AfDB sounds alarm over terror impact
The head of the African Development Bank says the recent spate of terror attacks has hit confidence but insists it has not derailed growth
The growth of terrorist activities has harmed Africas risk profile, the president of the African Development Bank (AfDB) told Emerging Markets on Friday.
Donald Kaberuka said the spread of activities of international terrorist groups in several parts of Africa was a matter of huge concern. But he insisted it had not derailed its immediate growth prospects, which remained encouraging.
International terrorism is now exploiting local grievances, local social and economic issues, to introduce a new agenda, which is very damaging for the continents risk profile, Kaberuka told Emerging Markets.
Kaberuka said the succession of recent deadly attacks in Kenya, Somalia and Nigeria had raised alarm bells. Foreign groups come in to Somalia or in the Sahel [Sahara region], he said.
This is an international problem, not an African problem. So the international community has to figure out how to address these issues. What happened in Kenya [late last month] is an illustration of the damage of what they can do.
The bank is committed to put aside some $1.5 billion to help such countries, with a special focus on the Horn of Africa, Sahelian region and the Mano river area Guinea, Guinea Bissau, Sierra Leone and Liberiaas part of its $7.3 billion replenishment of the African development fund.
We have completed the [2014-2016] replenishment in Paris last September. Frankly, I was pleasantly surprised in the current atmosphere. It is even a slight improvement compared to the previous replenishment.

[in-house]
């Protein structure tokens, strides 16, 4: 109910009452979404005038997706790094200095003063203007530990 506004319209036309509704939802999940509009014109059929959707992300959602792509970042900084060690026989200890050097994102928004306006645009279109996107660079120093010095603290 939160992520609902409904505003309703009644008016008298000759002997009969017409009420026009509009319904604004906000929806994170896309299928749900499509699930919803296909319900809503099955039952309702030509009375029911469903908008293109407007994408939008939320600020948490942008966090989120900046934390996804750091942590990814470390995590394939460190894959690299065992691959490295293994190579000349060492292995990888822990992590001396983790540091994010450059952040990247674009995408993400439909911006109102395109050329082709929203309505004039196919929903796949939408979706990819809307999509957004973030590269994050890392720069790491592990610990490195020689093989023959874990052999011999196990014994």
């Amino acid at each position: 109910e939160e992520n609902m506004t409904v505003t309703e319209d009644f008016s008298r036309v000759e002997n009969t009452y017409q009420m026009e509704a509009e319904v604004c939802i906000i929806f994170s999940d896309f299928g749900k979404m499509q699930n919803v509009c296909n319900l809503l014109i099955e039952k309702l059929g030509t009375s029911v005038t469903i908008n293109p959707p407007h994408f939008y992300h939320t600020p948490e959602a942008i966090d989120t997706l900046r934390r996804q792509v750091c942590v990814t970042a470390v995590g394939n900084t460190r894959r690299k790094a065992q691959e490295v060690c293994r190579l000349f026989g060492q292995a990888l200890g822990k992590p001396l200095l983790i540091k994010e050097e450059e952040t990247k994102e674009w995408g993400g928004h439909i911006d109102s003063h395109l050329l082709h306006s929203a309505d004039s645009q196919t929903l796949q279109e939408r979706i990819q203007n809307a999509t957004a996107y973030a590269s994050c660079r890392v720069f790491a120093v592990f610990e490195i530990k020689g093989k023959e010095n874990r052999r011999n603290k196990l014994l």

Kaberuka said he was very concerned about the Central African Republic, which was destabilized by a coup last March. The AfDB has singled out eight African countries that do not benefit from the supportive growth atmosphere in the region, which has now extended for several years in the region, and amounts to more than 5%.
It looks like the growth in low income countries in Africa is very resilient to all the negative downturns you have seen around the world and that is a positive thing, said Mtuli Ncube, chief economist of the AfDB.
We have got this very interesting but desirable paradox. Low income countries are growing faster than high income countries, he said. African countries are generally growing faster when they are less integrated to the global economy, while the larger and more open economies suffer more.
Ncube said the correlation between a decline in global growth and Africas own growth was not very high. He calculated that a 1% growth slowdown in OECD countries would only cut Africas growth by half a percentage point at the most.
A 1% drop in the BRICS countries would translate into a reduction of as much as 0.23% in Africa, he added. The BRICS are affecting Africa even less [than the OECDs], even taking China into account, he said.
He pointed to a series of challenges to change the structure of the economies of the region and to diversify them. One of the challenges is to build cluster industries around natural resources, like services around the mining sector, he said.
The opportunity for Africa is to maximize the revenues around natural resources. It is the whole idea of sovereign wealth funds, of a more transparent and efficient management, but also investment in infrastructure, Ncube said.